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In Ridgewood ,Some can’t see the forest for the trees


In Ridgewood ,Some can’t see the forest for the trees

To the editor:

Maybe some members of the Ridgewood Town Council along with Chris Rutishauser, Village Engineer and Tim Cronin, Director of Parks and Recreation, “Can’t” see the forest for the trees.”

I live on the East Side of Ridgewood and have been fighting passionately, along with many of my neighbors, to protect the large number of healthy trees in the small forest that encompasses the Schedler Property along West Saddle River Road. One of our key arguments for not building a 90-foot baseball field on this Schedler Property, is that it will require the clear cutting of these large healthy trees that beautify and protect our neighborhood and especially protect us from the noise pollution of Route 17.

I just finished reading an article in the March 11 edition of the Ridgewood News, entitled, “Presenters to reinforce value of trees.” I immediately said to myself, how can these be some of the same individuals that are not only ready but also willing to clear cut the trees from the Schedler property in order to build a huge baseball field? Why are these same people not fighting to protect the trees that are so important to the citizens who live on the East Side of Ridgewood is very disturbing to me and I am sure my neighbors?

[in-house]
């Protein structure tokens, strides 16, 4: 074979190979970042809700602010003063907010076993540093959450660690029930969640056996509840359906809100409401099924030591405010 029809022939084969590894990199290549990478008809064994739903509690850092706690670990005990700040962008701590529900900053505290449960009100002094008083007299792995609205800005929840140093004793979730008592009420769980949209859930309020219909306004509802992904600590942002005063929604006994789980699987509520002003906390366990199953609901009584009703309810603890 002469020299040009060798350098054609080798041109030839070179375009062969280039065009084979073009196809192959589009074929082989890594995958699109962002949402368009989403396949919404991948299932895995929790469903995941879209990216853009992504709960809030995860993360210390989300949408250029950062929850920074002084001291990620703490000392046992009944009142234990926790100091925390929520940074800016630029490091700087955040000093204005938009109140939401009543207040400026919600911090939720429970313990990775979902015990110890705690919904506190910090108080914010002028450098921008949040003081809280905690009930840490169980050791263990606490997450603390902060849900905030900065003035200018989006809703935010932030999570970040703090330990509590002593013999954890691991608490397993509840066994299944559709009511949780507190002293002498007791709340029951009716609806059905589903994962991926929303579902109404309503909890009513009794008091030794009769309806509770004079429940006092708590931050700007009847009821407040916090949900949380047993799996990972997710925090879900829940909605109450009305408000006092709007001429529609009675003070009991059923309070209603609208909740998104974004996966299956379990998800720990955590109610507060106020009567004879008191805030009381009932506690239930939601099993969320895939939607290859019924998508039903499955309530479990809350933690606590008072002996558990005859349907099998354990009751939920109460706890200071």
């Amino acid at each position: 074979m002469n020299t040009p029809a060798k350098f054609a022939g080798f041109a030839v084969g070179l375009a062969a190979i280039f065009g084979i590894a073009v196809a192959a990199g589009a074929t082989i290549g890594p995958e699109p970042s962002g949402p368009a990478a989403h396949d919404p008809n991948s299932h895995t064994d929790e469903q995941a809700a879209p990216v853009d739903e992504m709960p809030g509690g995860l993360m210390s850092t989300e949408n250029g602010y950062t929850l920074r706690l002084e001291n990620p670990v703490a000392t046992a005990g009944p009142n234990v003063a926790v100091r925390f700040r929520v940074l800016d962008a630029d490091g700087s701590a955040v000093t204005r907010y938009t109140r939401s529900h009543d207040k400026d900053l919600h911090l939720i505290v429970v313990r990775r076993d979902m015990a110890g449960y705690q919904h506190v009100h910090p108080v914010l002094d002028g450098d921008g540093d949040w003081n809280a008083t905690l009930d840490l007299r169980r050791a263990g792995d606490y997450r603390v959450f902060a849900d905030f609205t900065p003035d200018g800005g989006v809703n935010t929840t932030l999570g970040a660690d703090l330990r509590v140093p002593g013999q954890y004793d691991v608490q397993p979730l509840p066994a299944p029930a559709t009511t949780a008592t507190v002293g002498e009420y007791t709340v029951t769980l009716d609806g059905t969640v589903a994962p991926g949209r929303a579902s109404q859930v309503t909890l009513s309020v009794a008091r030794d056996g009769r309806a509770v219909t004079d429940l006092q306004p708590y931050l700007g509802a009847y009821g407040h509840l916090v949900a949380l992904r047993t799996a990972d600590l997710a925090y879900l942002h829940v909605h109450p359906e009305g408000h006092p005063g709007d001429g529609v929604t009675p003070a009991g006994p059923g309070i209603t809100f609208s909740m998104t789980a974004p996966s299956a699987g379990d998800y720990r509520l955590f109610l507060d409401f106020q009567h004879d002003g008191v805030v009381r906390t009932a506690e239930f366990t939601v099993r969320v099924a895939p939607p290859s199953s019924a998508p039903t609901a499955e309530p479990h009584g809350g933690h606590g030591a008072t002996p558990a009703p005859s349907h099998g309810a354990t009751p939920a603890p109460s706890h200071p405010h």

This article in the Ridgewood News reinforces so many of the arguments that we have all been stating before for the Village Council, asking them not to clear-cut this property to build a 90-foot field. The clear cutting of these trees for such a large field will have a devastating effect not only on our neighborhood, but in the end all of the neighborhoods of Ridgewood.

Everyone who lives in this great Village of Ridgewood should read this article. You will then see why we must all join together to fight and protect all of the trees that have taken so many years to grow. These trees surround our Village and are very important to the health, safety and quality of life of all Ridgewood residents.

Alan Dlugasch